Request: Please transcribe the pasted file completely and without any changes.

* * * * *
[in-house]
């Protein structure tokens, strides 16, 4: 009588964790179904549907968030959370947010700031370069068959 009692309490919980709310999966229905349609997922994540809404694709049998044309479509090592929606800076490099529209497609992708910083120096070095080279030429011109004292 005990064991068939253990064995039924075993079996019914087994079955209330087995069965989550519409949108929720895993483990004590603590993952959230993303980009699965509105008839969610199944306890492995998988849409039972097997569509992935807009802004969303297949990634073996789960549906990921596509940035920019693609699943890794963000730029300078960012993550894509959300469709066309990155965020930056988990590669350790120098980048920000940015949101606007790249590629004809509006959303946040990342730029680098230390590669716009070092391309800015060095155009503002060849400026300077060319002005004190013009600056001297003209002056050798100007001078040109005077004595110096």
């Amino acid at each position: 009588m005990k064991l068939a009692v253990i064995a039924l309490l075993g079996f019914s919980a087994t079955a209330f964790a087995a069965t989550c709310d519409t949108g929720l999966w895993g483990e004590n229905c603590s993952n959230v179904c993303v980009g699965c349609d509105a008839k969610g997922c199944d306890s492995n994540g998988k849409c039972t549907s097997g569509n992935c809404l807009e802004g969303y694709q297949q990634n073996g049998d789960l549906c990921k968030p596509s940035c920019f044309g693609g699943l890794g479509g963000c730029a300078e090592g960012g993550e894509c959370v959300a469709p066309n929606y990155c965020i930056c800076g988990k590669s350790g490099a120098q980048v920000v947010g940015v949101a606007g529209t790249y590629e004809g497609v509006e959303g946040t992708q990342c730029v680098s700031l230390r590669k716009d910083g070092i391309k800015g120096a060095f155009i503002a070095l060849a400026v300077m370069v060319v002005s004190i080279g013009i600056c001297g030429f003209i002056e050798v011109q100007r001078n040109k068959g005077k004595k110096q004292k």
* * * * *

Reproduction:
[in-house]
């Protein structure tokens, strides 16, 4: 009588964790179904549907968030959370947010700031370069068959 009692309490919980709310999966229905349609997922994540809404694709049998044309479509090592929606800076490099529209497609992708910083120096070095080279030429011109004292 005990064991068939253990064995039924075993079996019914087994079955209330087995069965989550519409949108929720895993483990004590603590993952959230993303980009699965509105008839969610199944306890492995998988849409039972097997569509992935807009802004969303297949990634073996789960549906990921596509940035920019693609699943890794963000730029300078960012993550894509959300469709066309990155965020930056988990590669350790120098980048920000940015949101606007790249590629004809509006959303946040990342730029680098230390590669716009070092391309800015060095155009503002060849400026300077060319002005004190013009600056001297003209002056050798100007001078040109005077004595110096």
């Amino acid at each position: 009588m005990k064991l068939a009692v253990i064995a039924l309490l075993g079996f019914s919980a087994t079955a209330f964790a087995a069965t989550c709310d519409t949108g929720l999966w895993g483990e004590n229905c603590s993952n959230v179904c993303v980009g699965c349609d509105a008839k969610g997922c199944d306890s492995n994540g998988k849409c039972t549907s097997g569509n992935c809404l807009e802004g969303y694709q297949q990634n073996g049998d789960l549906c990921k968030p596509s940035c920019f044309g693609g699943l890794g479509g963000c730029a300078e090592g960012g993550e894509c959370v959300a469709p066309n929606y990155c965020i930056c800076g988990k590669s350790g490099a120098q980048v920000v947010g940015v949101a606007g529209t790249y590629e004809g497609v509006e959303g946040t992708q990342c730029v680098s700031l230390r590669k716009d910083g070092i391309k800015g120096a060095f155009i503002a070095l060849a400026v300077m370069v060319v002005s004190i080279g013009i600056c001297g030429f003209i002056e050798v011109q100007r001078n040109k068959g005077k004595k110096q004292k």